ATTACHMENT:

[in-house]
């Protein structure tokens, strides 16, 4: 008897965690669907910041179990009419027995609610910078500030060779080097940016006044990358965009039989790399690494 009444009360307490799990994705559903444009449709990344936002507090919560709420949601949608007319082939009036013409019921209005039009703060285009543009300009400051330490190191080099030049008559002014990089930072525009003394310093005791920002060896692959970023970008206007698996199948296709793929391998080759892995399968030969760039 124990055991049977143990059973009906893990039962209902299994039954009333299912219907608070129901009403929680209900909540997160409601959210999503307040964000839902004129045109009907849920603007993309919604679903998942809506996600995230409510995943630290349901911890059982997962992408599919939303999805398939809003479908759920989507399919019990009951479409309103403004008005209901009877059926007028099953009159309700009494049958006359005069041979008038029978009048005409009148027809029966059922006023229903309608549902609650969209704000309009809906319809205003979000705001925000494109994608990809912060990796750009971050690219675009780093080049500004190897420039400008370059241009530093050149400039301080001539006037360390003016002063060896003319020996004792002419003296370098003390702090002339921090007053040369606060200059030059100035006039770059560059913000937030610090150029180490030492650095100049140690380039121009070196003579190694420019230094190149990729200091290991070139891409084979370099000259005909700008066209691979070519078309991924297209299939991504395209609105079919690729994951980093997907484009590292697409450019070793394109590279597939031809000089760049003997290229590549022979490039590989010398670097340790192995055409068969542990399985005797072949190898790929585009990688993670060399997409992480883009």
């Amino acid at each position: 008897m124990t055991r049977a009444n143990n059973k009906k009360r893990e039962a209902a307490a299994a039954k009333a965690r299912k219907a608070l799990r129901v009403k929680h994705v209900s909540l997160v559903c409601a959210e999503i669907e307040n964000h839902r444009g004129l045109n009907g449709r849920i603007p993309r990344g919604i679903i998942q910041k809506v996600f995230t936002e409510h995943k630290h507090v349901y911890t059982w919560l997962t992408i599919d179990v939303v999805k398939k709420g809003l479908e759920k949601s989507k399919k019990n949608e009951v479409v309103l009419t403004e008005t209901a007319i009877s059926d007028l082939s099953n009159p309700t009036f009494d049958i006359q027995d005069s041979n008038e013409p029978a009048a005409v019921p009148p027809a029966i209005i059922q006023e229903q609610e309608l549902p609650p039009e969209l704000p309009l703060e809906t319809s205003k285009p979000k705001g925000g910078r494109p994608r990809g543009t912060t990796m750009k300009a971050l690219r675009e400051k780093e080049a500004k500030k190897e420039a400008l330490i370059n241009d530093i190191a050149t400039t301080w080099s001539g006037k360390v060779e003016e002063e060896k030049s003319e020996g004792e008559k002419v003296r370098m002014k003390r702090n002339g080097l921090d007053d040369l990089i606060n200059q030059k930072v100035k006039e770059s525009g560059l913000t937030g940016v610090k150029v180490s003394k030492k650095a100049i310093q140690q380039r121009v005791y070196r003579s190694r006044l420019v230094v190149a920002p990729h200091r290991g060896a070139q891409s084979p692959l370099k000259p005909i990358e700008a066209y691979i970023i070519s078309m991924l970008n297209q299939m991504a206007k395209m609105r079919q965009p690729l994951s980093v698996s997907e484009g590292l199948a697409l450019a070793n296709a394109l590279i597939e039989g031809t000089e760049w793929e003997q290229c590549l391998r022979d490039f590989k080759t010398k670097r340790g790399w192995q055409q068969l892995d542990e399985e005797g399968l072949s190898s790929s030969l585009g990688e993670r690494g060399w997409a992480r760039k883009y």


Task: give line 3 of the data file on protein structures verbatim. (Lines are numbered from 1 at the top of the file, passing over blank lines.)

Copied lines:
């Amino acid at each position: 008897m124990t055991r049977a009444n143990n059973k009906k009360r893990e039962a209902a307490a299994a039954k009333a965690r299912k219907a608070l799990r129901v009403k929680h994705v209900s909540l997160v559903c409601a959210e999503i669907e307040n964000h839902r444009g004129l045109n009907g449709r849920i603007p993309r990344g919604i679903i998942q910041k809506v996600f995230t936002e409510h995943k630290h507090v349901y911890t059982w919560l997962t992408i599919d179990v939303v999805k398939k709420g809003l479908e759920k949601s989507k399919k019990n949608e009951v479409v309103l009419t403004e008005t209901a007319i009877s059926d007028l082939s099953n009159p309700t009036f009494d049958i006359q027995d005069s041979n008038e013409p029978a009048a005409v019921p009148p027809a029966i209005i059922q006023e229903q609610e309608l549902p609650p039009e969209l704000p309009l703060e809906t319809s205003k285009p979000k705001g925000g910078r494109p994608r990809g543009t912060t990796m750009k300009a971050l690219r675009e400051k780093e080049a500004k500030k190897e420039a400008l330490i370059n241009d530093i190191a050149t400039t301080w080099s001539g006037k360390v060779e003016e002063e060896k030049s003319e020996g004792e008559k002419v003296r370098m002014k003390r702090n002339g080097l921090d007053d040369l990089i606060n200059q030059k930072v100035k006039e770059s525009g560059l913000t937030g940016v610090k150029v180490s003394k030492k650095a100049i310093q140690q380039r121009v005791y070196r003579s190694r006044l420019v230094v190149a920002p990729h200091r290991g060896a070139q891409s084979p692959l370099k000259p005909i990358e700008a066209y691979i970023i070519s078309m991924l970008n297209q299939m991504a206007k395209m609105r079919q965009p690729l994951s980093v698996s997907e484009g590292l199948a697409l450019a070793n296709a394109l590279i597939e039989g031809t000089e760049w793929e003997q290229c590549l391998r022979d490039f590989k080759t010398k670097r340790g790399w192995q055409q068969l892995d542990e399985e005797g399968l072949s190898s790929s030969l585009g990688e993670r690494g060399w997409a992480r760039k883009y």